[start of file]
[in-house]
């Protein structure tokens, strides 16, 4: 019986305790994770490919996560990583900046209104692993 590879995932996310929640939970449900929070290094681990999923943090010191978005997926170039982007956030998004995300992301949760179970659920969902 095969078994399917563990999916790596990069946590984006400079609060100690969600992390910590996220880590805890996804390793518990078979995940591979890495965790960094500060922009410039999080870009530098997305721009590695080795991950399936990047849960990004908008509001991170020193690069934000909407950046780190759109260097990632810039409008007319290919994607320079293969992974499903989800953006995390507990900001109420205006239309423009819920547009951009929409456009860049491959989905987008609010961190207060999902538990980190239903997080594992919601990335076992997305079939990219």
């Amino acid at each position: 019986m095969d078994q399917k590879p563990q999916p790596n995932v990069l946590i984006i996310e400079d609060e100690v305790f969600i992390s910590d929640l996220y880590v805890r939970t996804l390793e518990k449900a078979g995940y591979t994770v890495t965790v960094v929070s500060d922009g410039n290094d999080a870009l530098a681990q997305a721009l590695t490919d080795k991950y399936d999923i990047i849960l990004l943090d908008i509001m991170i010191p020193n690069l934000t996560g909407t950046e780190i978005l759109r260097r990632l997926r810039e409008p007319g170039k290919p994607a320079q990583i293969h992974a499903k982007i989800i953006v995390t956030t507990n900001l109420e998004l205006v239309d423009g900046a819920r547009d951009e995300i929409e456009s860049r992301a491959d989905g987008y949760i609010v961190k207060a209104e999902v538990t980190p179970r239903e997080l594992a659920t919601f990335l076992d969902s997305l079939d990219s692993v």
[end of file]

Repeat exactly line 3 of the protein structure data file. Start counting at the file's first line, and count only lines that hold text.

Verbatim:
């Amino acid at each position: 019986m095969d078994q399917k590879p563990q999916p790596n995932v990069l946590i984006i996310e400079d609060e100690v305790f969600i992390s910590d929640l996220y880590v805890r939970t996804l390793e518990k449900a078979g995940y591979t994770v890495t965790v960094v929070s500060d922009g410039n290094d999080a870009l530098a681990q997305a721009l590695t490919d080795k991950y399936d999923i990047i849960l990004l943090d908008i509001m991170i010191p020193n690069l934000t996560g909407t950046e780190i978005l759109r260097r990632l997926r810039e409008p007319g170039k290919p994607a320079q990583i293969h992974a499903k982007i989800i953006v995390t956030t507990n900001l109420e998004l205006v239309d423009g900046a819920r547009d951009e995300i929409e456009s860049r992301a491959d989905g987008y949760i609010v961190k207060a209104e999902v538990t980190p179970r239903e997080l594992a659920t919601f990335l076992d969902s997305l079939d990219s692993v």